The issues that motivated students to stage sit-ins, hold rallies, and advocate for change during the 1990s carried over into the twenty-first century, although activists’ strategies began to be transformed by the use of new communication technologies. Although not exclusively student-led, the Occupy Movement, Black Lives Matter, and protest movements supporting the rights of immigrants and the LGBTQ community engaged large numbers of college students energized by the disparities wrought by growing income inequality throughout society and the enduring problems of racism, marriage inequality, and immigration reform. Policing the Campus: Academic Repression, Surveillance, and the Occupy Movement, edited by Anthony J. Nocella II and David Gabbard, offers essays written by activists who place struggles over the growing corporatization of higher education and the repression of free expression within the context of the broader Occupy Movement. Another important collected work, also by Nocella and coeditor Erik Juergensmeyer, is Fighting Academic Repression and Neoliberal Education: Resistance, Reclaiming, Organizing, and Black Lives Matter in Education. Not all of the contributors focus on student activism, but they provide a good overview of the state of radical African American activism within academe. Similarly, Randy Shaw’s second edition of The Activist’s Handbook: Winning Social Change in the 21st Century does not exclusively examine activism on campus, but the author does provide tactical guidance to student groups pressing for social change. Student Activism as a Vehicle for Change on College Campuses: Emerging Research and Opportunities, by Michael Miller and David Tolliver, uses case studies—the racially charged protests at the University of Missouri, the protest over contract negotiations at City University of New York, the fight over curriculum reform at Seattle University, and the student rallies against tuition hikes at the University of California—as lessons learned about contemporary student activism. The authors pay particular attention to protesters’ reliance on technology and campus leaders’ responses to student activism, addressing protest as a positive challenge rather than simply a problem to be solved. They succeed in placing the future of activist engagement by students entering college after the Millennial generation within the context of their life experiences.
The relatively sparse monographic literature about college student activism in the twenty-first century does not reflect any real lack of engagement, however. Beginning in the mid-1990s, there has been a resurgence in citizenship education whereby those in higher education attempt to take some degree of ownership over students’ natural desire to challenge the status quo, thus channeling their engagement prosocially while perhaps—not coincidently—gaining some control over the unpredictable dynamics of activism. One can witness educational opportunities taking the form of service learning, volunteerism, and such university-sponsored initiatives as alternative spring breaks for local community or overseas-based summer service projects. Although educating future citizens to function productively in a democratic society has always been a key mission of higher education, colleges and universities appear to be normalizing students’ desires for social change around institutionally supported forms of teachable moments and learning opportunities. The literature on service learning and citizenship education in higher education is voluminous. Some examples that reflect the intersection of civic engagement and activism include the recent work edited by Krista M. Soria and Tania D. Mitchell, Civic Engagement and Community Service at Research Universities: Engaging Undergraduates for Social Justice, Social Change and Responsible Citizenship. The book is intended to inform campus administrators about how to build and manage citizenship programs and initiatives, and contributors document the ways in which research universities can encourage student involvement in civic and community projects within an increasingly interconnected world. An important work published earlier, edited by Carolyn R. O’Grady, is Integrating Service Learning and Multicultural Education in Colleges and Universities. Its essays describe the theoretical constructs behind the incorporation of multicultural principles into service-learning programs and offer examples of community programs that schools can develop to promote social change. Susan J. Deeley’s Critical Perspectives on Service-Learning in Higher Education focuses on describing the theory and praxis of critical pedagogies, service learning, and reflective writing as ways to enhance empathy and build community. Also of note is Higher Education and Democracy: Essays on Service-Learning and Civic Engagement, edited by John Saltmarsh and Edward Zlotkowski. This work brings together twenty-two essays in which the authors examine the historical roots of the service-learning movement and demonstrate the need for action in developing curricula that support higher education’s civic mission.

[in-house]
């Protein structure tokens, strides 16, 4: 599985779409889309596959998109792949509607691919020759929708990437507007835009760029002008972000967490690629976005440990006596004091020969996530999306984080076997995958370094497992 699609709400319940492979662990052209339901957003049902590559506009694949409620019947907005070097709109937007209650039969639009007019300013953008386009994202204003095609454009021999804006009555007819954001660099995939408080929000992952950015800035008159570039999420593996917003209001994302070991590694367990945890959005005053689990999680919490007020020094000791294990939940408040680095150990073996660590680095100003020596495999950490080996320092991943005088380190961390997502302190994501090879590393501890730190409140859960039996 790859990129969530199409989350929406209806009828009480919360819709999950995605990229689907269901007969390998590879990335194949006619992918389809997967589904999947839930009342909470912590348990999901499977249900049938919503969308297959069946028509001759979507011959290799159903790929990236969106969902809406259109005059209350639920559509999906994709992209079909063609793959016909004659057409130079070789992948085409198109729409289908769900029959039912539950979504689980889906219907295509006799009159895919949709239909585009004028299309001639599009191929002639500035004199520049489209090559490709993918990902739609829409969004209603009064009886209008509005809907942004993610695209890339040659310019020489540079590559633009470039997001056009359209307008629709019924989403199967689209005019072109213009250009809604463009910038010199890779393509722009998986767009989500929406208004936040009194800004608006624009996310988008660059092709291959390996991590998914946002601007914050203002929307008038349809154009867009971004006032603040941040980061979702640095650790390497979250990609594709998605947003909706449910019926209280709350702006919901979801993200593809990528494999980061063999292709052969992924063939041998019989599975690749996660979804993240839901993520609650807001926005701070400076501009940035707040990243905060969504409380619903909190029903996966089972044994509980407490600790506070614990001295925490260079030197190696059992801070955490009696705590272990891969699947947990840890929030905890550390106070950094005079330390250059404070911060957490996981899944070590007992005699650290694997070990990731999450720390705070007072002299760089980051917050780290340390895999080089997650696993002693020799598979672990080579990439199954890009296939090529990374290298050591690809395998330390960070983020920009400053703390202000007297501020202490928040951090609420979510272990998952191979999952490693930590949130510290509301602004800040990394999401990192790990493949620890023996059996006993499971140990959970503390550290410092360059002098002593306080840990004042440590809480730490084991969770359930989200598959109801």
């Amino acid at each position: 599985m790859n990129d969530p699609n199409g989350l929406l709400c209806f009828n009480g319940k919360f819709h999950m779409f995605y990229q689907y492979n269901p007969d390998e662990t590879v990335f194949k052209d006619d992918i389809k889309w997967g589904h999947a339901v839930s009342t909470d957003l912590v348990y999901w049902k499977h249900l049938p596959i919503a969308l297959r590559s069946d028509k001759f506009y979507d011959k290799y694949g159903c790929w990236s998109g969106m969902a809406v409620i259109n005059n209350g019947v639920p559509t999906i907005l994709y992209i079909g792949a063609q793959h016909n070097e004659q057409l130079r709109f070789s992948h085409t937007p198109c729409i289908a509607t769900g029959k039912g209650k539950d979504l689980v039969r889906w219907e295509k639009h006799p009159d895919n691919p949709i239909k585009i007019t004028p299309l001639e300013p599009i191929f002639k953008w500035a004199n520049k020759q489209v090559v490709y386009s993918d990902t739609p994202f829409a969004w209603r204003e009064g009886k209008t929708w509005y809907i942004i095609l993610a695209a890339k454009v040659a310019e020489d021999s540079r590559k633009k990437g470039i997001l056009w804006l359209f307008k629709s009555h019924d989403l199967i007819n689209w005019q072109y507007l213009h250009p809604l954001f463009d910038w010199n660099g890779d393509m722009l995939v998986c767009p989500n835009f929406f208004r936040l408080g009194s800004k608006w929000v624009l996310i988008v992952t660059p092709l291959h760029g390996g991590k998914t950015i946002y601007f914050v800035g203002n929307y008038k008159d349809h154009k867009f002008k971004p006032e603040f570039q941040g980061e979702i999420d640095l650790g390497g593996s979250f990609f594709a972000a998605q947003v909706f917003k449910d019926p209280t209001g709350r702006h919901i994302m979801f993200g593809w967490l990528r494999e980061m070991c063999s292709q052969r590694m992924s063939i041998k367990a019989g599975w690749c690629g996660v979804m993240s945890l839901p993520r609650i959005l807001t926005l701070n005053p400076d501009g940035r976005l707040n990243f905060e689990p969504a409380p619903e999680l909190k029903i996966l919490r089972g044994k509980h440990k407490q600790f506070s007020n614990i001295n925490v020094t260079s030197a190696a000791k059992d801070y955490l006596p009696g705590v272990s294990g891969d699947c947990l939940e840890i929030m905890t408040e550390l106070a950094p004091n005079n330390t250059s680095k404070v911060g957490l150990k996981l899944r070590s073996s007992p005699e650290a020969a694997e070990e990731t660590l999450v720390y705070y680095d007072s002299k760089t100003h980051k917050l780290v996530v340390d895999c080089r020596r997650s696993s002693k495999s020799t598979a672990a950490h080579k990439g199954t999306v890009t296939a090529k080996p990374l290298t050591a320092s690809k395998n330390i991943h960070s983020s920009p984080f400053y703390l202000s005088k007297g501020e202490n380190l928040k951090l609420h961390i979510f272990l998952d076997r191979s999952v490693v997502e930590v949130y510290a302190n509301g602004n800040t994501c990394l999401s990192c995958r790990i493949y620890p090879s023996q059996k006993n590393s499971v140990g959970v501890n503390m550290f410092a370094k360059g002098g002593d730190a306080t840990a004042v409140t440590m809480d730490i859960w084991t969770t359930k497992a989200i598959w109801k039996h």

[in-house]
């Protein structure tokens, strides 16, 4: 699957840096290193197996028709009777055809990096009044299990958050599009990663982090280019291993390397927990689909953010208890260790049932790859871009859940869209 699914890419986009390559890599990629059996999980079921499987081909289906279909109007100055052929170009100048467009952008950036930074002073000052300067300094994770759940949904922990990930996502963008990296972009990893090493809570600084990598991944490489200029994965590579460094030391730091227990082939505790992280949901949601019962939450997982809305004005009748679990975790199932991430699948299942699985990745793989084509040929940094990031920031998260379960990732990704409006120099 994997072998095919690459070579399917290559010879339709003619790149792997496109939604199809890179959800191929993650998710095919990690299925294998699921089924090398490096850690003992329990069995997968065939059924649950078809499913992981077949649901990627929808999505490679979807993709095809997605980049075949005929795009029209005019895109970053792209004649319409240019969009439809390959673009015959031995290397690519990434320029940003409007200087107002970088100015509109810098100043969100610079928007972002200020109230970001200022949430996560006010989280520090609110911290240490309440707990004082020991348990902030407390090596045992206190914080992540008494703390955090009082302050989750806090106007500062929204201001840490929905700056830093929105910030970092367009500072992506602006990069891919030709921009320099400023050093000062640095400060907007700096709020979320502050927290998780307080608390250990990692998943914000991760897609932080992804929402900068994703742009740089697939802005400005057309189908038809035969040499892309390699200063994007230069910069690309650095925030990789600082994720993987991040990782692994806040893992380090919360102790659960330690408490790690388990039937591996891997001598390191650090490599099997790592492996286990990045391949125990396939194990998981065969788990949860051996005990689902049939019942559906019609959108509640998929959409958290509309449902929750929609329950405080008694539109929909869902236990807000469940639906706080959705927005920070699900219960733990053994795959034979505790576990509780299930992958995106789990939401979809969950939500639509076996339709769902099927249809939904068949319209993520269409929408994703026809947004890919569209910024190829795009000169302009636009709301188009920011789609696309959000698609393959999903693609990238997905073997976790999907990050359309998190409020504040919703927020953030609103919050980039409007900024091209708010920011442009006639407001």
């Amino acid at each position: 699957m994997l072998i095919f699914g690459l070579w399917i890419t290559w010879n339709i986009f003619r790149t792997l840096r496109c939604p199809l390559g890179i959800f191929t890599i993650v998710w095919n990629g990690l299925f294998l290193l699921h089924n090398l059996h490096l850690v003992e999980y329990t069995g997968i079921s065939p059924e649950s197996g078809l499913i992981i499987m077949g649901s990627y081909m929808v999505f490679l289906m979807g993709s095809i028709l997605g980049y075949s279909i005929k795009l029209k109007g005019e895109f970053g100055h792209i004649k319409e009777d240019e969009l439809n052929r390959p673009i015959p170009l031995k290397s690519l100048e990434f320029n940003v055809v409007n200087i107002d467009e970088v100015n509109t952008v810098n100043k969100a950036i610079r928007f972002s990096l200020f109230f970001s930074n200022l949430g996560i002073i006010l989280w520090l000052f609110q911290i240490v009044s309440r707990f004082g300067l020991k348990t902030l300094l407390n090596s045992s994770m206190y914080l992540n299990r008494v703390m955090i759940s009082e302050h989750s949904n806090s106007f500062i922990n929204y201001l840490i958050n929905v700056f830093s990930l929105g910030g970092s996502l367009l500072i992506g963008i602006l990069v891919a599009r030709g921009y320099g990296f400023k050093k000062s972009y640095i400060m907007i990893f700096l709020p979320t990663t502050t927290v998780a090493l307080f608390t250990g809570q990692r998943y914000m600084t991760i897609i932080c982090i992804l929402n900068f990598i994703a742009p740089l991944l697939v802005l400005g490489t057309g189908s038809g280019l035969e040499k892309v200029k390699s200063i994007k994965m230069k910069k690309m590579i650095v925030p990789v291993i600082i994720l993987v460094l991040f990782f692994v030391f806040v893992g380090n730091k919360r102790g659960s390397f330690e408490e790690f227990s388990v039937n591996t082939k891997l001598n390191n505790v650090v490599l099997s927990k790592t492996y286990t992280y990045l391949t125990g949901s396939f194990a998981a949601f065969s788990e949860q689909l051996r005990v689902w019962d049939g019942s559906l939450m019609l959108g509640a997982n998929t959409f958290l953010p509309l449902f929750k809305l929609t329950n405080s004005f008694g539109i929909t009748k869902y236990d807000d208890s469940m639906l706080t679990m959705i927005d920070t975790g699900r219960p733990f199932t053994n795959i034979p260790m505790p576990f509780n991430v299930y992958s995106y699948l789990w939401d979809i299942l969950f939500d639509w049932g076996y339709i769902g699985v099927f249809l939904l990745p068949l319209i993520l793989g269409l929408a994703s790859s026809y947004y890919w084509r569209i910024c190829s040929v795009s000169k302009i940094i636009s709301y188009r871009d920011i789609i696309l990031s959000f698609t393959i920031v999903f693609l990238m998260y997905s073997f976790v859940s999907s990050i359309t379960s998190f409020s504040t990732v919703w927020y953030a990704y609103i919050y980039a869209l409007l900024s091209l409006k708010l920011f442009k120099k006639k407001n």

With exception of Miller and Tolliver’s 2017 work, comprehensive monographic studies have yet to emerge that examine college student activism in the second decade of the twenty-first century within the context of today’s hyperpartisan political environment. The activism of students on today’s college campuses parallels in some ways the student protests of the 1960s, when students were engaged in a broad spectrum of social justice causes and made significant contributions to much larger protest movements throughout society. This is especially the case if one interprets volunteerism, community service, and service learning to be an applied form of college student activism—different, but not necessarily separate from the more recognizable, direct acts of protest that continue to occur. A directory of current student campaigns and activist groups can be found at CampusActivism.org, an open-access interactive website for progressive activists seeking information about starting a campaign, sharing resources, publicizing events, and building networks.